Iranians go to the ballot box today to cast votes in two elections: one for the Assembly of Experts and the other for parliament. The former is charged with choosing and supervising the supreme leader, while the latter is ostensibly the country’s main legislative institution. Of the two elections, the Assembly of Experts ballot is the more consequential, as Supreme Leader Ali Khamenei’s poor health means the incoming members will likely choose his successor during their eight-year term. Like the parliamentary election, however, its results are largely foreordained, as the only candidates allowed to run are those deemed to pose no challenge to the ruling hardline establishment.
The clerics whom Khamenei appointed to the Guardian Council – which vets all political candidates for ideological purity – have already disqualified 80 percent of the Assembly’s roughly 800 contenders. (Similarly, the Council nixed more than half of the candidates for parliament, including most reformers). The 161 approved contenders are competing for the Assembly’s 88 seats, meaning an average of 1.8 candidates per seat. For some seats there is only one approved candidate.
The bulk of the disqualified candidates represent comparatively pragmatic elements of the ruling elite – among them Hassan Khomeini, grandson of Ruhollah Khomeini, the Islamic Republic’s late founder and first supreme leader. On the other hand, most of the approved contenders are radical revolutionaries – devotees of the supreme leader with close ties to the Islamic Revolutionary Guard Corps (IRGC). It is mathematically impossible for the less-hardline factions to win at the ballot box.
As a result, those supposed “moderates” who were approved have been forced to round off their party lists with hardline candidates. These hardliners include Mohammad Movahedi Kermani, the supreme leader’s former representative to the IRGC, who a week after last year’s nuclear deal was signed, delivered a Friday sermon behind a podium bearing the words, “We will trample upon America.” Others are Ghorbanali Dorri Najafabadi – a former intelligence minister responsible for a string of assassinations of intellectuals – and Mohammad Mohammadi Reyshahri, another ex-intelligence minister who oversaw the murder of thousands of political prisoners in the 1980s.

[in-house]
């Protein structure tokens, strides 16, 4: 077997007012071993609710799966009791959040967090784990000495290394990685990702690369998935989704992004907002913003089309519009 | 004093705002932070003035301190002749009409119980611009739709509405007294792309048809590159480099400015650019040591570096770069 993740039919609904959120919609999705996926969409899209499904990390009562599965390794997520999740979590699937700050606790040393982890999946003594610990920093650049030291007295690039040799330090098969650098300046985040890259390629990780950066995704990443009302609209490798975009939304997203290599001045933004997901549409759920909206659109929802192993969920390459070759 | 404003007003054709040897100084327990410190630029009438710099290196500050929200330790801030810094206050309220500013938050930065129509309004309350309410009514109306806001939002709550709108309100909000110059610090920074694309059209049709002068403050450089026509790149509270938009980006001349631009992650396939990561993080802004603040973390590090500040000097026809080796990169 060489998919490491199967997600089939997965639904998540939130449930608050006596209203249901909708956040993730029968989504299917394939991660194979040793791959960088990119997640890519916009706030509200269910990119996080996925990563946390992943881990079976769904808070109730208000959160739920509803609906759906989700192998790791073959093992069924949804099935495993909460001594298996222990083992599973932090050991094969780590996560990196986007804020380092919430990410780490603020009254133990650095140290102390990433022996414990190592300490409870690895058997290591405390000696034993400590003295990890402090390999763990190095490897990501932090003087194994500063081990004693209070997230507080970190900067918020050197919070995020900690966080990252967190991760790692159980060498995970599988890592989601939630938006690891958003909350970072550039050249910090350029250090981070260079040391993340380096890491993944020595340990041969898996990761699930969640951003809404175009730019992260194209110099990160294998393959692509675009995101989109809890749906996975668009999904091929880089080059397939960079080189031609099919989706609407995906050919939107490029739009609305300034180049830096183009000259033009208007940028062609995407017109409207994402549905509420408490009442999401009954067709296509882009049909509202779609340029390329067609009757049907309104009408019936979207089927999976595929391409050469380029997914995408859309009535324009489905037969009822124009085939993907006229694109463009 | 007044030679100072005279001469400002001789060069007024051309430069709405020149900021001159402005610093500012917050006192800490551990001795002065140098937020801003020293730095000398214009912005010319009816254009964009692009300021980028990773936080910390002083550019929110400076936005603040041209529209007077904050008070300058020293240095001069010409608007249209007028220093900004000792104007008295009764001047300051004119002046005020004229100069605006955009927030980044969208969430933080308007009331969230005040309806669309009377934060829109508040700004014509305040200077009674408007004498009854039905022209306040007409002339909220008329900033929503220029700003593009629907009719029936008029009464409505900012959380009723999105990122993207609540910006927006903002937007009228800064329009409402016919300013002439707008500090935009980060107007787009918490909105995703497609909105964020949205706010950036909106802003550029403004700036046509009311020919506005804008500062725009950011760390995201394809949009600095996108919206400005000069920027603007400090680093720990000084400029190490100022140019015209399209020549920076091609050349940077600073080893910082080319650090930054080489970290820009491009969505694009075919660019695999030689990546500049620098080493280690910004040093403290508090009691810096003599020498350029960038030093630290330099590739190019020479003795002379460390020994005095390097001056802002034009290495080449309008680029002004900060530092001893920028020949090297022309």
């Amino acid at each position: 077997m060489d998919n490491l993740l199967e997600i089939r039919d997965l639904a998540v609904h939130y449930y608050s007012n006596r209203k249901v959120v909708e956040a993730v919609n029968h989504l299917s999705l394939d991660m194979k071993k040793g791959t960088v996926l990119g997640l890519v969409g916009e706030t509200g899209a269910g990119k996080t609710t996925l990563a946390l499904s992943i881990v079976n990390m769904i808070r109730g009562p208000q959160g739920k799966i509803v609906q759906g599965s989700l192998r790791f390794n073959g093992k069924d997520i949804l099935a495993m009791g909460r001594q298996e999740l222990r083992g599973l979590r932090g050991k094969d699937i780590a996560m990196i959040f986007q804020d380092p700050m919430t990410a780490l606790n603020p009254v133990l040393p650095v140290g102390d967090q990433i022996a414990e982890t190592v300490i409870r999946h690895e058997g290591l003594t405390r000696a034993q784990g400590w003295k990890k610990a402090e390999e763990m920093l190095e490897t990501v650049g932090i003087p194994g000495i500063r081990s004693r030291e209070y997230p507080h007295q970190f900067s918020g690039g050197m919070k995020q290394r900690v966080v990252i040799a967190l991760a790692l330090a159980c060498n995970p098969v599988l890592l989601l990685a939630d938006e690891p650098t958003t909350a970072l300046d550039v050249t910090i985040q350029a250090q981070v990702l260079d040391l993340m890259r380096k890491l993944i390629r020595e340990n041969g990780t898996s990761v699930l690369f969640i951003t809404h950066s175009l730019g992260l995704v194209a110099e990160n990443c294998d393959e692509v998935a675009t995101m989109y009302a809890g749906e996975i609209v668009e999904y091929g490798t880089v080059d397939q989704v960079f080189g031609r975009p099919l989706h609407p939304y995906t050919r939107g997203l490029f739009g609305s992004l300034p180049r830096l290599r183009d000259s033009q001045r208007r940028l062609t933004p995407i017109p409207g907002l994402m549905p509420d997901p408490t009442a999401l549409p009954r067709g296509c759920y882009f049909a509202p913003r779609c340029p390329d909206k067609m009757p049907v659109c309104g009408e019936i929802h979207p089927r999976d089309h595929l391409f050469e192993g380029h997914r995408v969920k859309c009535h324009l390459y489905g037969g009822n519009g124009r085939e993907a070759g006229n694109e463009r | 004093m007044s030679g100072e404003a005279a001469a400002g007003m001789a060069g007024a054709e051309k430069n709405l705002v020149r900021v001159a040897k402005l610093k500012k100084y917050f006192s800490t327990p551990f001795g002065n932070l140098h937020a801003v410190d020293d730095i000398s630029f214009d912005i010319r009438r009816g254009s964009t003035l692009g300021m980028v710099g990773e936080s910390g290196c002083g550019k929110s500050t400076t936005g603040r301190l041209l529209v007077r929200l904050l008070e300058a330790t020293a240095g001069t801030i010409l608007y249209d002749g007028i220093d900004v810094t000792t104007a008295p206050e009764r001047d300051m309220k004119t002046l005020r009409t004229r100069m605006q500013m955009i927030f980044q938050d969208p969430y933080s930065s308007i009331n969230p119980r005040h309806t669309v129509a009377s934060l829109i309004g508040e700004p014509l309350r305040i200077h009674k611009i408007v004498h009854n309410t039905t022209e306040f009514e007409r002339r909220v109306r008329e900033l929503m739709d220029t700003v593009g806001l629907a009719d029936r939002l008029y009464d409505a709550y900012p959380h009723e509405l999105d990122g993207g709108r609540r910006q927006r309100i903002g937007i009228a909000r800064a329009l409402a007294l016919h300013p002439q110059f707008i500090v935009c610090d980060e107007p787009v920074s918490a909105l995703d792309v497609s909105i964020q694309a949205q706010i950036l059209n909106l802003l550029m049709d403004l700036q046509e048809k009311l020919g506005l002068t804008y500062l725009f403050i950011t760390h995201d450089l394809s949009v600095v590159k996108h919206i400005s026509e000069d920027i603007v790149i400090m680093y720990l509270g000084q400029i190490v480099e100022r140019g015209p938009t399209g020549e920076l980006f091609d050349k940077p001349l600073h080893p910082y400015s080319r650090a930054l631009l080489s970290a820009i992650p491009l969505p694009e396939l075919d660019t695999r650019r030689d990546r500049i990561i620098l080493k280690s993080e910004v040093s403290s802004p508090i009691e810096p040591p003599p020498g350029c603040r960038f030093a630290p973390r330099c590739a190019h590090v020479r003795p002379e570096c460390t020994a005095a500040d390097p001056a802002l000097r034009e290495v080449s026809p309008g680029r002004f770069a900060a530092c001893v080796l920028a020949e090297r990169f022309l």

Knowing that it cannot win the election, the more pragmatic camp – led by ex-president Hashemi Rafsanjani and current president Hassan Rouhani – has set its objectives exceedingly low. It aims merely to keep only a handful of the most hardline rivals out of the Assembly – candidates like current Assembly of Experts Speaker Mohammad Yazdi, Judiciary Chief Justice Sadegh Larijani, and Guardian Council Chair Ahmad Jannati – and then portray the election as a victory.
The unavoidable truth, however, is that Iran’s less-hardline candidates have already lost the election, and the Assembly will be again dominated by radicals. With his handpicked clerics controlling the Assembly of Experts election, Khamenei is making sure that when he leaves this world his successor will be a radical, too.
Saeed Ghasseminejad is an associate fellow at the Foundation for Defense of Democracies. Follow him on Twitter @SGhasseminejad